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Is The Gop Cynical Or Naive?

Responding to Ezra Klein's contention that the GOP alternative budget unveiled this week was a cynical effort at "messaging," rather than a serious attempt at governance, Ross Douthat suggests:

Sure, there may be some cynicism involved in how the Ryan proposal makes its numbers add up. But the overall outline - an across-the-board tax cut and a flatter tax code, substantial means-testing for Social Security and Medicare, and a five-year discretionary spending freeze - strikes me as the opposite of cynical. Rather, there's a kind of deep innocence about it: The purity of its small-government vision is more detached from the grubby realities of American politics than any similar document I can remember....

Sometimes naivete in the short run is wisdom in the long run. And maybe by providing such a rigorously small-government alternative to Obamanomics, the Congressional GOP will succeed in pushing the conversation rightward.... But sometimes naivete is just naivete. Sometimes, putting your least-popular ideas together in one agenda just makes it easier for your opponents to run circles around you. And right now, I think the country could use a right-of-center party that paid a little more attention to its messaging, and a little less attention to its blueprints for the ideal small-government society. 

Are GOP House leaders cynical or naive? It strikes me that they--and a disturbingly large section of the party--are both. The GOP budget alternative isn't just goofy (though it certainly is that), it is breathtakingly dishonest: inventing insane, impossible Democratic spending numbers for 60 years' worth of future budgets and pretending they come from the CBO? Cutting the top marginal tax rate from 35 percent to 25 percent, but calculating deficit numbers based on the idea that taxpayers would voluntarily choose to pay the higher rate anyway? Such wild, deliberate deceptions are no part of a "pure" or "rigorous" small-government vision. GOP leaders in the House are trying to sell something, and they're trying to sell it by lying through their teeth.

The problem--and this is where the naivete comes in--is that, as Ross notes, what they're trying to sell isn't what most Americans want, ridiculous budgeting gimmicks or no ridiculous budgeting gimmicks. A variety of factors--the media chorus of talk radio and Fox News, the increasing number of GOP House members that come from conservative districts, the vocal pressure groups and riled up voter base--seem to have persuaded a fair number of GOP leaders that this is not merely a center-right nation, but a far-right one, a place where if you just screw around with the numbers a bit, the public will clamor for economic policies far more conservative than any pushed by Reagan or Bush II. That they believe this three months into the term of the most liberal president elected in a generation, at a moment when he is still very popular and they are still very not, is a testament to the imperviousness of the echo chamber.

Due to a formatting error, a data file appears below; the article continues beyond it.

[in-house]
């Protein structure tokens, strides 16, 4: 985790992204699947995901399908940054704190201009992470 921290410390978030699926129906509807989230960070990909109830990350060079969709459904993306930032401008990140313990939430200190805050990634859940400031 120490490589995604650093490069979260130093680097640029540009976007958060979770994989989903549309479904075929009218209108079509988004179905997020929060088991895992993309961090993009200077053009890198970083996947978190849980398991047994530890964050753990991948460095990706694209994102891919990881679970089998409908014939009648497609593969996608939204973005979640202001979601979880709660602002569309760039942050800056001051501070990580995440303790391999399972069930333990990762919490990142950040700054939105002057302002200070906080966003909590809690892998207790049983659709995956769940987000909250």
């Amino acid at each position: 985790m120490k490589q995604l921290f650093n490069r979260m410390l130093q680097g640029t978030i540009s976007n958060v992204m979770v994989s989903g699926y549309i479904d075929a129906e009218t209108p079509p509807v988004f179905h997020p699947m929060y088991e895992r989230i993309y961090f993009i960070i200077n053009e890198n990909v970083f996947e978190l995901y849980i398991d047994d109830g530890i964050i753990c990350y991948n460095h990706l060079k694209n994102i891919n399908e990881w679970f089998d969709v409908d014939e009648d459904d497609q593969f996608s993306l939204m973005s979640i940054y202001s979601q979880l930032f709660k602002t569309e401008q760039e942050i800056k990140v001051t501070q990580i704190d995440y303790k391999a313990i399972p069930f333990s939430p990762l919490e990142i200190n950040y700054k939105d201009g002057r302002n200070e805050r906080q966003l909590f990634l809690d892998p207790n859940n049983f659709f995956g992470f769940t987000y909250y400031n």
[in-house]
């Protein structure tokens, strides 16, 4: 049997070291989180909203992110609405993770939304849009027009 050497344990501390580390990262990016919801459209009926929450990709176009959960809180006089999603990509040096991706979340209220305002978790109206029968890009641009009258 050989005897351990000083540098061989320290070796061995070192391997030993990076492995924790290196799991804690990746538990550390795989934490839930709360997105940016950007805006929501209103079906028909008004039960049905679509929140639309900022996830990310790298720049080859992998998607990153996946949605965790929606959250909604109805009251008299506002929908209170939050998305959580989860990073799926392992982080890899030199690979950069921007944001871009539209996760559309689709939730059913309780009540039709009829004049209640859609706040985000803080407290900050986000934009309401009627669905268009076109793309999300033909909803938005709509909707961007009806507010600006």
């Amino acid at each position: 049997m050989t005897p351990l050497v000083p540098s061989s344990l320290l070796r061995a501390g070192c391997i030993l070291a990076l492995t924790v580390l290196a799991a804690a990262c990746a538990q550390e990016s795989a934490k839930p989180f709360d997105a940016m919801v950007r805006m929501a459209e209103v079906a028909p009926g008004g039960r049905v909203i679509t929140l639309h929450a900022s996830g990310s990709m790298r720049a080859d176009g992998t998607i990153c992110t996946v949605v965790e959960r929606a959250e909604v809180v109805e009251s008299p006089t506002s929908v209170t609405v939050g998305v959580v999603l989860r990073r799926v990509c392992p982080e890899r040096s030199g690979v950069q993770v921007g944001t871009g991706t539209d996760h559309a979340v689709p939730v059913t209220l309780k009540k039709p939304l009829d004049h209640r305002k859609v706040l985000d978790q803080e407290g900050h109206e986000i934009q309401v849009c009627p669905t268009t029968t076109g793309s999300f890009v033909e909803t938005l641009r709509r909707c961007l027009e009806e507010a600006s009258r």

A couple of days ago, I caught a few minutes of conservative talker Mark Levin on the radio, and it was a fascinating trip down the rabbit hole. The subject of his broadcast--or, at least, the few minutes I Iistened to--was what arguments could be used to persuade voters that conservatives had the right answers for these times. And the answer he gave is that they need to hear the broadcast of Ronald Reagan's 1964 speech endorsing Barry Goldwater, "A Time For Choosing." (The show seems to have been rebroadcast from December, suggesting that Reagan's lessons withstand the test of months as well as decades.) Levin interrupted the speech every couple of minutes to extol its virtues and go on at length about the difference between "us" (i.e., conservatives) and "them" (i.e., liberals). To call the praise he heaped upon the former and scorn he dumped on the latter hyperbolic would stretch the word to its limit.

Again, this wouldn't be that surprising but for the fact that Levin was doing this all in the context of, in his mind, outreach to nonconservatives. This 45-year-old speech, interspersed with outpourings of partisan invective, wasn't just intended for his usual red-meat listenership; it was his idea, to all appearances genuinely held, of how the GOP could win back Obama swing voters.

The GOP alternative budget is, as far as I can tell, more of the same: a wildly dishonest, bitterly partisan document based on the idea that, if they could just get the "message," a majority of Americans would love to vote for Barry Goldwater.

--Christopher Orr